As mentioned earlier on this blog, the Intergovernmental Panel on Climate Change – a body composed of hundreds of scientists from around the world – released its much awaited report on the causes and consequences of global warming.
Today’s report is the group’s fourth report on global warming since the United Nations established the IPCC in 1988. However, the newest report is the first assessment in which the group has stated with near full confidence (they say “90% certainty”) that human activities are the main cause of global warming. From now on, when one hears the term “overwhelming scientific evidence” in a discussion about human activities and global warming, this report will be the point of reference.
Of course, the idea that humans cause global warming should be of little surprise to most people. But there are still some outfits that would like you to believe otherwise. Politically, the report is groundbreaking precisely because it should put to rest, once and for all, unhelpful debates over whether or not humans cause global warming. (Think: Galileo’s scientific confirmation of Copernicus’ theories about the earth and the sun.)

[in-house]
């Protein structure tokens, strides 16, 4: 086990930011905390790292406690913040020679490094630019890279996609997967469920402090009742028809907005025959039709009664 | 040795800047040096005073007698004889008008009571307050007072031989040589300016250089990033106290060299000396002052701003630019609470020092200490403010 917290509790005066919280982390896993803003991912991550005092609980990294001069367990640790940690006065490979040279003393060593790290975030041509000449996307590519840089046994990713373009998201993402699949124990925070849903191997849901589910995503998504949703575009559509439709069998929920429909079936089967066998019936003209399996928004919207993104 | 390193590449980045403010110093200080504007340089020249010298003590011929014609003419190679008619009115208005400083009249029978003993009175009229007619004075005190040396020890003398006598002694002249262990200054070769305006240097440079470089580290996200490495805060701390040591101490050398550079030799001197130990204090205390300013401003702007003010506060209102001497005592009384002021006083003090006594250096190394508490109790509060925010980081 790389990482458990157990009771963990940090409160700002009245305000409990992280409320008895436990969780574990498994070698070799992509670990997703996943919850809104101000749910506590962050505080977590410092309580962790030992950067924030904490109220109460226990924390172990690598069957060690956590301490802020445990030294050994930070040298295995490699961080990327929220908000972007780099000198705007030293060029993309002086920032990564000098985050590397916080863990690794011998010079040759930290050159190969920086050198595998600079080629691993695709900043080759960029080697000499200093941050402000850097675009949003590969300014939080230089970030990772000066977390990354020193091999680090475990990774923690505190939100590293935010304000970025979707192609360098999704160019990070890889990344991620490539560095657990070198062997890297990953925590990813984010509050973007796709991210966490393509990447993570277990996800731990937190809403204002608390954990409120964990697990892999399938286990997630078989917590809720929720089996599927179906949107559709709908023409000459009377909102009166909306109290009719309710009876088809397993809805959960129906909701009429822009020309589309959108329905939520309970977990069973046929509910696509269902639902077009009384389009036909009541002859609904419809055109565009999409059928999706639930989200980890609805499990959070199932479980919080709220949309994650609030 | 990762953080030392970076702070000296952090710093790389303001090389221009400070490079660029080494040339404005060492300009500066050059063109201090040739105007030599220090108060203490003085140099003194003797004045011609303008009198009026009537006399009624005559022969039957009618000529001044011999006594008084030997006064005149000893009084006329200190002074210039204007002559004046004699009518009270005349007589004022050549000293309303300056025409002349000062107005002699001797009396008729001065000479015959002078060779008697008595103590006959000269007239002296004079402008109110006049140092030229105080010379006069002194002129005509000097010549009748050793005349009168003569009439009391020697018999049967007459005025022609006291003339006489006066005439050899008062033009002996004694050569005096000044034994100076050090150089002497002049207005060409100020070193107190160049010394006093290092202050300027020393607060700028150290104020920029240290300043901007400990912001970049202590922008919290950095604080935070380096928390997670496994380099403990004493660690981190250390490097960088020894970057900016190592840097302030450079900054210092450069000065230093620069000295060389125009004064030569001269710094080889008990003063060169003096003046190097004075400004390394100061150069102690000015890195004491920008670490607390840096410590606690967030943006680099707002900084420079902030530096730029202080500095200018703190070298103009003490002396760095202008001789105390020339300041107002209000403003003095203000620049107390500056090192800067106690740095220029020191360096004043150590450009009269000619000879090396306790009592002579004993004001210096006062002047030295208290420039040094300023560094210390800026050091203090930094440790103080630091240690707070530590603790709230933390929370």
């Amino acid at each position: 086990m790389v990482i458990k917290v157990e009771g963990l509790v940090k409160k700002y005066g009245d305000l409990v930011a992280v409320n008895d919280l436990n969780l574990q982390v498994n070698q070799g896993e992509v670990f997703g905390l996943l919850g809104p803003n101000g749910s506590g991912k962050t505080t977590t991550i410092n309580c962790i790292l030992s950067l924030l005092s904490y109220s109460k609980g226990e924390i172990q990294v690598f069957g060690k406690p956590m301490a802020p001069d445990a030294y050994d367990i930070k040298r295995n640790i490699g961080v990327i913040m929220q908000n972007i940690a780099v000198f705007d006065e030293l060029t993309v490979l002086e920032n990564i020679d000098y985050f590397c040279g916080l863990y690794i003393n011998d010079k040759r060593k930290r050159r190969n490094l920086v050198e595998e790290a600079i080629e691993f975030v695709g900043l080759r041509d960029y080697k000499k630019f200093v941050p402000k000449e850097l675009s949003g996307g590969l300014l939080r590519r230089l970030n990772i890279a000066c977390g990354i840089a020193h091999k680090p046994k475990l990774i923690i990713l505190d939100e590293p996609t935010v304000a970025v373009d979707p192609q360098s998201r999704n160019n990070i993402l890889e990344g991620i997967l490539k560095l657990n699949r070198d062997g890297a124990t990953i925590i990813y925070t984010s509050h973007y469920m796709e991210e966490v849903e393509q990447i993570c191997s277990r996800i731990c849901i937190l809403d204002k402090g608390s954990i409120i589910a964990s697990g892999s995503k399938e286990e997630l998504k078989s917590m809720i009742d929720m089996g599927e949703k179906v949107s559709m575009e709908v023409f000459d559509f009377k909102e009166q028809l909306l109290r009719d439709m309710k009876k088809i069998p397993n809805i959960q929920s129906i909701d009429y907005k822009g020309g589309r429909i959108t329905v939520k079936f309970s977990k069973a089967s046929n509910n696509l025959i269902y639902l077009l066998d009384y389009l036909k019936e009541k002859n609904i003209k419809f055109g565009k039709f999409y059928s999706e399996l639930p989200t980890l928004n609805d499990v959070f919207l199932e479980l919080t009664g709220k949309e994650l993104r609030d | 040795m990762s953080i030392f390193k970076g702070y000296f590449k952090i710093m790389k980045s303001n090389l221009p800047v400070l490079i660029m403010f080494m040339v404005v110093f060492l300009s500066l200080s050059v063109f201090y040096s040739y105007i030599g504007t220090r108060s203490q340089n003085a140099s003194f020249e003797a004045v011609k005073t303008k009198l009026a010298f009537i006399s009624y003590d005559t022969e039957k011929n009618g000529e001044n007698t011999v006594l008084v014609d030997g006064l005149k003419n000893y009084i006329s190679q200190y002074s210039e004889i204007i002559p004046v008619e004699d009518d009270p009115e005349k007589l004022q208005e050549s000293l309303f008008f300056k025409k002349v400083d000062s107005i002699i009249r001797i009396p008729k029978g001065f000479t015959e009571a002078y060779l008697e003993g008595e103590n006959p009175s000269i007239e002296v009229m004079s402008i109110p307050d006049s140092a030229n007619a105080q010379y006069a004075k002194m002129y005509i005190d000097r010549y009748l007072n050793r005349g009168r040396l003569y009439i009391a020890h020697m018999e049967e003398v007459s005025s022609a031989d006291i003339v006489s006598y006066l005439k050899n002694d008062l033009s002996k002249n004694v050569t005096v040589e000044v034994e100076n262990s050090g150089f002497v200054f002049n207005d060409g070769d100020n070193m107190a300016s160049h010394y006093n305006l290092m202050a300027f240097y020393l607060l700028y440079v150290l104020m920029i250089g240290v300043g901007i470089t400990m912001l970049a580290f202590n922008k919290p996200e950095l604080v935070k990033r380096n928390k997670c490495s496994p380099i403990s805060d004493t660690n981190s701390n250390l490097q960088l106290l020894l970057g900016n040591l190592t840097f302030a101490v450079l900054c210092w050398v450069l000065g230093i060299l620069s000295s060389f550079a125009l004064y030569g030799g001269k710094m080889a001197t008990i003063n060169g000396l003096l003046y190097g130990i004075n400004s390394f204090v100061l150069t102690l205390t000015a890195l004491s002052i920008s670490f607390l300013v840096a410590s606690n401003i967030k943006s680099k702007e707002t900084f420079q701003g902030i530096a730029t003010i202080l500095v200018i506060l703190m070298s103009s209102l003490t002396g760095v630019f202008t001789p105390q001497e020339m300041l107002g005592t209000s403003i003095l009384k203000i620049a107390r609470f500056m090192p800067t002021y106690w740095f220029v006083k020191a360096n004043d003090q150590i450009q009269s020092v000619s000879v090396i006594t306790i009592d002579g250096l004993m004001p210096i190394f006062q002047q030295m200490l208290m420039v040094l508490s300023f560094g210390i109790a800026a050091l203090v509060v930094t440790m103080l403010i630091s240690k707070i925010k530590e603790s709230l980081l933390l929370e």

On the United Nations Foundation website, Richard Moss, director of the Climate Change program at the United Nations Foundation, discusses the significance of the just-released IPCC report. From 2000-2006, Moss directed the interagency US Climate Change Science Program Office, which was established to coordinate President Bush’s Climate Change Research Initiative. Earlier in his career, Moss worked with the IPCC, editing and authoring several reports. He is, briefly stated, one of the country’s foremost experts on climate change and public policy. You can listen to his podcast below.